The National Coral Reef Conservancy (ReeFLorida) at Frost Science will be an interdisciplinary marine science hub that provides unique opportunities for ongoing education and collaborative research, with the goal of conserving, restoring, and sustaining Florida’s Coral Reef. More information about the hub will be announced in 2023.
Florida’s Coral Reef stretches almost 350 miles from the Dry Tortugas to the St. Lucie Inlet. It is the only barrier coral reef system in the continental United States and benefits more than six million residents of Monroe, Miami-Dade, Broward, Palm Beach, and Martin counties, and 38 million visitors to this region every year. The reef is threatened by local and global impacts including climate change, disease, pollution, and coastal construction activities. It needs active management to maintain the existing reefs, restore those that have been injured and to prevent additional impacts. Without conservation efforts, there is a risk of losing this incredible natural resource.
“The National Coral Reef Conservancy at Frost Science will provide groundbreaking research, education, and conservation to save Florida’s damaged coral reef while connecting our Miami community to STEM-based education opportunities. I am proud to have secured $1,150,000 in funding for the Conservancy, and it is an honor to partner with Frost Science on this exciting project that will directly benefit Miami and our environment,” said Rep. María Elvira Salazar.
Frost Science has been actively involved in cutting-edge coral reef restoration efforts while simultaneously having the unique ability to bring this work to South Florida residents, students and tourists through its Aquarium exhibits and reef restoration wet laboratory. The new conservancy, which will be based in the museum’s Downtown Miami campus, will enable the museum to build on these efforts and provide opportunities for continuous education, research, and active field conservation of Florida’s Coral Reef, while connecting people to marine science, STEM-based education, biodiversity, and restoration.
“We are thrilled to further the museum’s unique active education, conservation and restoration work, while providing an opportunity for all reef restoration activities throughout the state to be highlighted, amplified, and continue to expand and progress through this new conservancy on our campus,” said Frank Steslow, President & CEO of the Phillip and Patricia Frost Museum of Science. “The vision of the National Coral Reef Conservancy at Frost Science is to achieve a healthy and sustainable future for Florida’s Coral Reef. This funding is a testament to incredible work of our scientists and staff. We are incredibly thankful to our Florida delegation in Congress, including Rep. María Elvira Salazar (FL-27), for their support and advocacy.”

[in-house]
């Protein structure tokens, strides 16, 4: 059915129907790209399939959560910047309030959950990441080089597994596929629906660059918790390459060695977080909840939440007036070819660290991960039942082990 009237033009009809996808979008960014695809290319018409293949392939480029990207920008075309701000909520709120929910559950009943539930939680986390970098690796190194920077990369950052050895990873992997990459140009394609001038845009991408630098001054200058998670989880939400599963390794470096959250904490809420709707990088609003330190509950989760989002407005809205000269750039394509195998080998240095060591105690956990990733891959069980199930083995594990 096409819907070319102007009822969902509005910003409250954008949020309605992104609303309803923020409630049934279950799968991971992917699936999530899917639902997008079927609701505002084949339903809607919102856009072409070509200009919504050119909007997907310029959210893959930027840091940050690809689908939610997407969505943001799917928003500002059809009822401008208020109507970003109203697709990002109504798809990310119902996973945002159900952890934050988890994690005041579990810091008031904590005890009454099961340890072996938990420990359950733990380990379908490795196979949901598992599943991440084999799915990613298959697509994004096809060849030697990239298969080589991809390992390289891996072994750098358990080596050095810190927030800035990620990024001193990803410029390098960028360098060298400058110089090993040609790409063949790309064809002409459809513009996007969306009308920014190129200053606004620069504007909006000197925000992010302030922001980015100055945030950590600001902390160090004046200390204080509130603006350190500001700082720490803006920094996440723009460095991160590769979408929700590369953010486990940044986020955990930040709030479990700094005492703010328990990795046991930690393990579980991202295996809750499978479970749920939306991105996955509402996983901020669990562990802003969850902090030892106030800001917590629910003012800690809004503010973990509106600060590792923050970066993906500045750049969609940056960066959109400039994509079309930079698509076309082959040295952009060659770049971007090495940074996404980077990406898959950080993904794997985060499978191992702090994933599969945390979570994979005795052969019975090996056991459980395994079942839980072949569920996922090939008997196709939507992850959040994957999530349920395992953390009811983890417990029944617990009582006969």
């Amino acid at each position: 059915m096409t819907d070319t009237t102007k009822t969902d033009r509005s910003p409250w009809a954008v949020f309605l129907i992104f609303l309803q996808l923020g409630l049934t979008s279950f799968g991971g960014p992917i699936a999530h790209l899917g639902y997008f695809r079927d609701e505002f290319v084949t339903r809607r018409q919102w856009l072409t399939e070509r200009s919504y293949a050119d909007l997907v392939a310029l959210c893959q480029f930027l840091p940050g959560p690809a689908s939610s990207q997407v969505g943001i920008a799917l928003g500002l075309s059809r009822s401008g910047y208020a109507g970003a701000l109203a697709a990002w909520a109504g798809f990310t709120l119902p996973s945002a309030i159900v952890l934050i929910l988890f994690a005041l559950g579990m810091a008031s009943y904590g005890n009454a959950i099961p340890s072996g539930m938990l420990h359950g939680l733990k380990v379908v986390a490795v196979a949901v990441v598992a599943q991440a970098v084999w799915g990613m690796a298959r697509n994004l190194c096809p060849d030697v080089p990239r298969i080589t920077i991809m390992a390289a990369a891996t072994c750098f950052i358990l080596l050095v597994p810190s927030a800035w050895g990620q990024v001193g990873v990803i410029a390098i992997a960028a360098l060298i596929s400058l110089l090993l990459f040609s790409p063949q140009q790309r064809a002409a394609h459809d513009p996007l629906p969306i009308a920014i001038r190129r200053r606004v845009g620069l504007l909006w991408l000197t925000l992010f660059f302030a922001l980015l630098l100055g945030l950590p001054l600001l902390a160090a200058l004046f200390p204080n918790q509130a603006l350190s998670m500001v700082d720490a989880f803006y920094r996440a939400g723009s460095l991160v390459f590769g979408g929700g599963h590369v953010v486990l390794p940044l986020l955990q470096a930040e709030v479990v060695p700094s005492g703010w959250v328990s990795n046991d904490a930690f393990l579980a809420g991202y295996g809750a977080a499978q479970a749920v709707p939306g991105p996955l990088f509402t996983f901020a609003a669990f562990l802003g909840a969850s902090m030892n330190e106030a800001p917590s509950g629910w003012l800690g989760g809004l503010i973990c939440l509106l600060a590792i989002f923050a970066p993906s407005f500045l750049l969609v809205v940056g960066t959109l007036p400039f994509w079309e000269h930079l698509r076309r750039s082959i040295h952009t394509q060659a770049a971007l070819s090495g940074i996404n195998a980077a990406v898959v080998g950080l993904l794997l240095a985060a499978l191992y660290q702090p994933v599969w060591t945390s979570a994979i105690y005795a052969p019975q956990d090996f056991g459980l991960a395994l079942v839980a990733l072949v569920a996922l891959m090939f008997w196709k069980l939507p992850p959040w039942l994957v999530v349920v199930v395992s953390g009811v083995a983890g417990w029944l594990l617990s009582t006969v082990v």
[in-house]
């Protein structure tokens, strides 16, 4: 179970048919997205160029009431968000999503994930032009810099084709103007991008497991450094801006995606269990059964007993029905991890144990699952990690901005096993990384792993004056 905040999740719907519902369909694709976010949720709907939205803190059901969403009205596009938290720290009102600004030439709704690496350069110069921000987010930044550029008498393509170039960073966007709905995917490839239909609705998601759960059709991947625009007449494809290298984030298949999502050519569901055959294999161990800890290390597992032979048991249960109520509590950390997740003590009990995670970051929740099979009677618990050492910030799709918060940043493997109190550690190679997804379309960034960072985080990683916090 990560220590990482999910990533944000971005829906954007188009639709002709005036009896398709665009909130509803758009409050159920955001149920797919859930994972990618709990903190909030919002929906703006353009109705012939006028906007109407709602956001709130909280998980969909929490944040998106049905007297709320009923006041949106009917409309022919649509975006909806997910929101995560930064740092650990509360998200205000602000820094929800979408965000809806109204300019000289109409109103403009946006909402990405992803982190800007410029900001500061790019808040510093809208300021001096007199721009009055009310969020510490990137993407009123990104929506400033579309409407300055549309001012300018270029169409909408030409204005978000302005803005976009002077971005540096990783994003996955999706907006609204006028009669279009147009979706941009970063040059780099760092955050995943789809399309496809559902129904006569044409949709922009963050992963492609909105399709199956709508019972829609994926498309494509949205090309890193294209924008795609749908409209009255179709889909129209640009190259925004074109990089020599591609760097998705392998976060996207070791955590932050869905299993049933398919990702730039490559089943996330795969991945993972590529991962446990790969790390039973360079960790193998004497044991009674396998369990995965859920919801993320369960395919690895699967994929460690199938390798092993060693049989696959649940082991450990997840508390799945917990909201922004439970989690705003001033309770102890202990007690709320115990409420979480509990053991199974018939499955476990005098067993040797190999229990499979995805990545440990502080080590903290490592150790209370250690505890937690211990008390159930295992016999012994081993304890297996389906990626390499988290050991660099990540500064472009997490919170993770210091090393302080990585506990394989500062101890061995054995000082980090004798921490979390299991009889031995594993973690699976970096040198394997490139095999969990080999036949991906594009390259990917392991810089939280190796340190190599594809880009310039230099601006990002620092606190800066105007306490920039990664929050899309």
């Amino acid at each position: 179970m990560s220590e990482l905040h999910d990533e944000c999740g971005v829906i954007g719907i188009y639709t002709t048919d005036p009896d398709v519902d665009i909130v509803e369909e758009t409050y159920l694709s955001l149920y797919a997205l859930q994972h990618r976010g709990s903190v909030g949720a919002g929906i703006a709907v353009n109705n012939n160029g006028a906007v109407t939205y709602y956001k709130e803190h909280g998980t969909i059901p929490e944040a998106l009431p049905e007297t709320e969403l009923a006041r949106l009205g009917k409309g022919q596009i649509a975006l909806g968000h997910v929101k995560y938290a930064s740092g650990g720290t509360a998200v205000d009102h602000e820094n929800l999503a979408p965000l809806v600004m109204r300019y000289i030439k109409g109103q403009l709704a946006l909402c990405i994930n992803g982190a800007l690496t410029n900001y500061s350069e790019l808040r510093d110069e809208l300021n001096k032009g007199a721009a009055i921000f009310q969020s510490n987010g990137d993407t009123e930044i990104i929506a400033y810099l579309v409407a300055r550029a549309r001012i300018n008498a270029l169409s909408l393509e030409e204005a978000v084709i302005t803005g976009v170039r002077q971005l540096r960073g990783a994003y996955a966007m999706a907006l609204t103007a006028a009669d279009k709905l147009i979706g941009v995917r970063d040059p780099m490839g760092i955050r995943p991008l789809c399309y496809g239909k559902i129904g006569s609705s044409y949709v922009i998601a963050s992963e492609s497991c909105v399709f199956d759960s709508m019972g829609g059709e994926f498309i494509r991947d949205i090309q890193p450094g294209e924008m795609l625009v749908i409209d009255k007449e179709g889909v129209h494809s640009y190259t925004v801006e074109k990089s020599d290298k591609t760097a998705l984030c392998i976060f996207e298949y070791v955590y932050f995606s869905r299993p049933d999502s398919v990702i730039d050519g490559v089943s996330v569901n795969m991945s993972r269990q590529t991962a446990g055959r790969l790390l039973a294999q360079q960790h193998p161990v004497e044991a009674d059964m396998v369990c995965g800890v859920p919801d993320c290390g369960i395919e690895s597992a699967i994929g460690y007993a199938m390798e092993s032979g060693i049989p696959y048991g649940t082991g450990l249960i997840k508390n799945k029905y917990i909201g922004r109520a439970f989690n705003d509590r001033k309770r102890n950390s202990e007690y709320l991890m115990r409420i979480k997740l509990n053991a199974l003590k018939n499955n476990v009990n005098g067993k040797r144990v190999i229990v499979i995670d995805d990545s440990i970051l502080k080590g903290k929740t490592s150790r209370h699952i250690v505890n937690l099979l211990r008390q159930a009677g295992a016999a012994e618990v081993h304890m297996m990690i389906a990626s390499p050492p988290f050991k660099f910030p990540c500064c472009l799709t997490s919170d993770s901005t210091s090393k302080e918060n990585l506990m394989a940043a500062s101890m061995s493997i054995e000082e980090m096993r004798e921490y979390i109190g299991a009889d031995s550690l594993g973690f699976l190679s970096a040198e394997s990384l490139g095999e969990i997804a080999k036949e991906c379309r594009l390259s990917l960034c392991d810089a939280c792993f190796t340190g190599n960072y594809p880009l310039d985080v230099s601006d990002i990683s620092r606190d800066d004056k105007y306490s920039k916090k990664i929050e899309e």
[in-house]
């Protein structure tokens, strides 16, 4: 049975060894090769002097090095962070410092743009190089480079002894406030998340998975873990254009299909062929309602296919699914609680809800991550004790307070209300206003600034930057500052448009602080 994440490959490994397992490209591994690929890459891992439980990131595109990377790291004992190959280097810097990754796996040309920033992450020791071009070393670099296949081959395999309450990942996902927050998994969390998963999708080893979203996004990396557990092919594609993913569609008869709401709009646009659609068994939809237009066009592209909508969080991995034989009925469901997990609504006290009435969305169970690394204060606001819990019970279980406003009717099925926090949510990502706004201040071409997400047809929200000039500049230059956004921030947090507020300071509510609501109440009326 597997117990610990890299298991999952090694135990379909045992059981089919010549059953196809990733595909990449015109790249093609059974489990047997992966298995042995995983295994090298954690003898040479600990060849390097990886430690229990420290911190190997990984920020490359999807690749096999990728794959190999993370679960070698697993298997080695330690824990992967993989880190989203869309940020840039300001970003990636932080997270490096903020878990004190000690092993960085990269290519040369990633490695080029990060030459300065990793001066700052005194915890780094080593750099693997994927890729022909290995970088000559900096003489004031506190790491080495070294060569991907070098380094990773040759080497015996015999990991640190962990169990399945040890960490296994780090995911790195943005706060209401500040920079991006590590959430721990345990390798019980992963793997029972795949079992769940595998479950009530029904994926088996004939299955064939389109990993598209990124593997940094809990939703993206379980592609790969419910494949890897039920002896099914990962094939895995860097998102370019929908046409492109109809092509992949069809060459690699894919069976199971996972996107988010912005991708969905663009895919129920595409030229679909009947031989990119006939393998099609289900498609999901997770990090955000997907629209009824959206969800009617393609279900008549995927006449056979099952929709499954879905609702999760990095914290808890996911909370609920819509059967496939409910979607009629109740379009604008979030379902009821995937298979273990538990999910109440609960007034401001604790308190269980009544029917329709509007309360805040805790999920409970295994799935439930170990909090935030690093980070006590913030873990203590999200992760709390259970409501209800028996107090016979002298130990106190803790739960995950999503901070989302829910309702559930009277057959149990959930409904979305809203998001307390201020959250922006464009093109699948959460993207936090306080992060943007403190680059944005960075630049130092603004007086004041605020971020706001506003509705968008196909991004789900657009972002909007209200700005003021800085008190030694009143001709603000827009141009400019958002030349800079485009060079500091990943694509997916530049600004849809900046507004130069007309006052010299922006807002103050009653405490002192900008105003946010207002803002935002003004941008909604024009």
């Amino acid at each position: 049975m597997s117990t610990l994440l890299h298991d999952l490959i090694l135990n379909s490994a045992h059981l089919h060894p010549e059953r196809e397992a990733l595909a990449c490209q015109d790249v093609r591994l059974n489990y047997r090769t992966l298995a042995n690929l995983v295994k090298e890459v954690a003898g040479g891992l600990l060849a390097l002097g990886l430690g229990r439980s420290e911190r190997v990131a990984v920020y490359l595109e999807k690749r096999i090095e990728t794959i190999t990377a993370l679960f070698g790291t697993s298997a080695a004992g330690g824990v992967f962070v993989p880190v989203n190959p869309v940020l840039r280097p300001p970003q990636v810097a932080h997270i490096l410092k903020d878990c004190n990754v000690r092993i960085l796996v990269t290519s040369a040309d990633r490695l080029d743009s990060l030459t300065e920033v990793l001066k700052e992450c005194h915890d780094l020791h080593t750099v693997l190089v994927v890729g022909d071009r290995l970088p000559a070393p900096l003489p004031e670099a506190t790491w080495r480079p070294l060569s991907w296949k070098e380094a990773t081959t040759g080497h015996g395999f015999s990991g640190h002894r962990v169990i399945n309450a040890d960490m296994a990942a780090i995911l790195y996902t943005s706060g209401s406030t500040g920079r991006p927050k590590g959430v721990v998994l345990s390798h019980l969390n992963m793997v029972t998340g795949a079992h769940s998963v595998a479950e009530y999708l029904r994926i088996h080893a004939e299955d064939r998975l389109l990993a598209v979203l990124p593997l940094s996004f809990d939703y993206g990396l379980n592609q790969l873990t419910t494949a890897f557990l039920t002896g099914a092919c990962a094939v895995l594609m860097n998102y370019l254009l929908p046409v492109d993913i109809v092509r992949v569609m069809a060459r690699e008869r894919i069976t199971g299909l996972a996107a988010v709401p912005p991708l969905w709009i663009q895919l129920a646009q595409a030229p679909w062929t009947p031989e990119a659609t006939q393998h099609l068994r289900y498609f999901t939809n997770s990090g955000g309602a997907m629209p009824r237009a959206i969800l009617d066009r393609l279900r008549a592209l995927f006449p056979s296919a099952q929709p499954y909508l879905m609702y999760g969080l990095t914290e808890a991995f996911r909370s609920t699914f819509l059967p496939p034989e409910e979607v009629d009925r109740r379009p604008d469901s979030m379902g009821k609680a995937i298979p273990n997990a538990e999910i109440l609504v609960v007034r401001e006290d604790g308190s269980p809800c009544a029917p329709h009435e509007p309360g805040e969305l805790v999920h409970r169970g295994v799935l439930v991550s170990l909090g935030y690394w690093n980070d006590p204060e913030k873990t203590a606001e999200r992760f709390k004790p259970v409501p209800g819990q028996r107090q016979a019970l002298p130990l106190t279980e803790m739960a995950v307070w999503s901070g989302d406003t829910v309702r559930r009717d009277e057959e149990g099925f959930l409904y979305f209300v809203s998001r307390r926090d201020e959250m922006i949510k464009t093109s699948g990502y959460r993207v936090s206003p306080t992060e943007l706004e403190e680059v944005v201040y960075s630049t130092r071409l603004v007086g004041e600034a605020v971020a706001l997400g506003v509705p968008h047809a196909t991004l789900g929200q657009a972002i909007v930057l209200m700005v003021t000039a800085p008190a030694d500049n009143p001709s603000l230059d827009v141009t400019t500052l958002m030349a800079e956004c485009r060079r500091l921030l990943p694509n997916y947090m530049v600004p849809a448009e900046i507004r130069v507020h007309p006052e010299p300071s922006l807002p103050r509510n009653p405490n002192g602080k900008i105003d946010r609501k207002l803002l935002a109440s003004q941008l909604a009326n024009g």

The heart of ReeFLorida will be located within the Aquarium, where guests can explore exhibits featuring different species, learn about the challenges this vital ecosystem faces and discover the partnerships working to restore it. The Marine Conservation WetLab and classrooms in the museum’s Knight Learning Center will also be an informal space for museum visitors and school groups to engage directly with researchers in ocean conservation and education as part of this initiative.
Through ReeFLorida, the museum will also be working with and hosting marine scientists from around Florida including the University of Miami, SECORE International, Inc., and the National Oceanic and Atmospheric Administration, to develop functional and sustained coral reef and biodiversity restoration techniques and strategies. Existing museum coral reef restoration partner FORCE BLUE, a non-profit conservation organization engaging former military special forces divers in conservation therapy utilizing their unique skill set for restoration efforts, will also form part of the team working at the Conservancy.
For more information visit reeflorida.org.